Sunday, July 21, 2013

5 Myths About Twitter You Need to Know Now

Everyone seems to have advice about Twitter these days, and with good reason. With each new tip on best practices, there comes another that might contradict or dispel it. Let's face it, we all want to be effective on Twitter, but with the evolution of social media also comes the changing face of social profiles, more competition to stand out, and the ongoing contradiction of promoting one's own brand while actively recognizing and supporting others.

Here are 5 "myths" I have found to be prevalent on Twitter, particularly over the past year:

1. Follow back all who follow you -- maybe not.

At the risk of possibly not enchanting all new followers, I continue to be selective in who I follow back, for a number of reasons. First, if I review their profile and it has no relevance to my niche, namely writing, editing, social media and communications, they will probably not find my content relevant anyway. More interesting to me is how they found me, as that is always a good study in market research. Twitter accounts with the infamous egg profile logo, or the dreaded "what I had for breakfast" tweet front and center, won't work for me. A quick review of the users @ reply tweets, as well as the variety and quality of content they're sharing, is a good benchmark in who to follow back. A strong following us a plus, although not necessarily a dealbreaker, particularly if they're just starting out.

2. The law of reciprocity is contextual.

For a while there, I was heavily into retweeting. I retreated a variety of folks large and small, including influencers such as Chris Brogan and Mitch Joel and Seth Godin, mostly because I liked their content and secondarily because a little recognition from them would have been nice. But I have found that influencers in general are too busy to pay that kind of attention to their community to circle back, even in responding to blog comments. So if you're looking for Retweets back from influencers, don't be surprised if it doesn't happen.

3. Linking to The New York Times, The Huffington Post, and Tech Crunch is too obvious.

Recently I've heard a lot of discussion on the questionable value of tweeting articles from big ticket publishers such as The New York Times, on the theory that everyone does it. A bland RT with no comment is dull, but here's my take on this is: so what if it's obvious, if you add your own spin to it? Ask a question, add a joke, brings some other tweeps into the picture, be creative. Including the link in the middle if the tweet rather then the very start or end, is also a good tip. The benefit of a possible retweet and increase in relevant followers far outweighs the popularity myth, and it's a brand enhancer to show that you read well respected publications, particularly if you're in journalism or publishing. I'm not embarrassed to show my followers that I read Mashable and Tech Crunch everyday. Are you?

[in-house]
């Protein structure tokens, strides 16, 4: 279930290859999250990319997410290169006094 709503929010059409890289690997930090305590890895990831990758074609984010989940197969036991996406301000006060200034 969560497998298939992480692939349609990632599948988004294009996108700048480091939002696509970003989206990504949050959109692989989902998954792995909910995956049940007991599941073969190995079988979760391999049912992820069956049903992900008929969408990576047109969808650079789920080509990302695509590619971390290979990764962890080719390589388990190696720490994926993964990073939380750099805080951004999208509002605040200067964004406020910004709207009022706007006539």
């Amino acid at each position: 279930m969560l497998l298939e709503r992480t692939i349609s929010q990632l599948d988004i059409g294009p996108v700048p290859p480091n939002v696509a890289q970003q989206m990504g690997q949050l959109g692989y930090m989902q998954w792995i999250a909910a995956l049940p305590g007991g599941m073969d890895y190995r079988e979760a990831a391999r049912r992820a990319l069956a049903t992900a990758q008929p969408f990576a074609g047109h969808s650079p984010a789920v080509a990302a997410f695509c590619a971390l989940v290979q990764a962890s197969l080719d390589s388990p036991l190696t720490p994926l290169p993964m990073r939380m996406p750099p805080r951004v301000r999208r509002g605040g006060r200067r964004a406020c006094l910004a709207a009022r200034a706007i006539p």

4. If you're an author, you must market your new book on Twitter.

An interesting post from Poytner, "Are Long and Short Form Writing Mutually Exclusive" states that "audiences want both short and long writing from the same writers," and that many authors simply bow out when it comes time to market their book on Twitter or other social networks. Tweets can lead to book deals, but managing a growing Twitter account can take writers away from their own writing. Unless you are actually publishing your tweets, as some authors have successfully done, it's likely that you'll need to decide what takes priority: the tweets or the next book. And then there's always Facebook and YouTube...

5. The @reply and hashtag reign supreme.

Just because you understand hashtags and the value of the @reply, doesn't mean you should overdo it. Balance is key, as in anything. When I see tweets laden with all that ink, I get a headache. I view hashtags as most useful and relevant in conjunction with events, trends, and people, and as a creative exercise in inventing them on the fly to see what happens, as I did with #twitteration.

What do you think? Are there common Twitter myths you've encountered lately, and how do you strategize around them?

By Carrie Jaffe-Pickett


(I tweet over at if you'd like to join me!)


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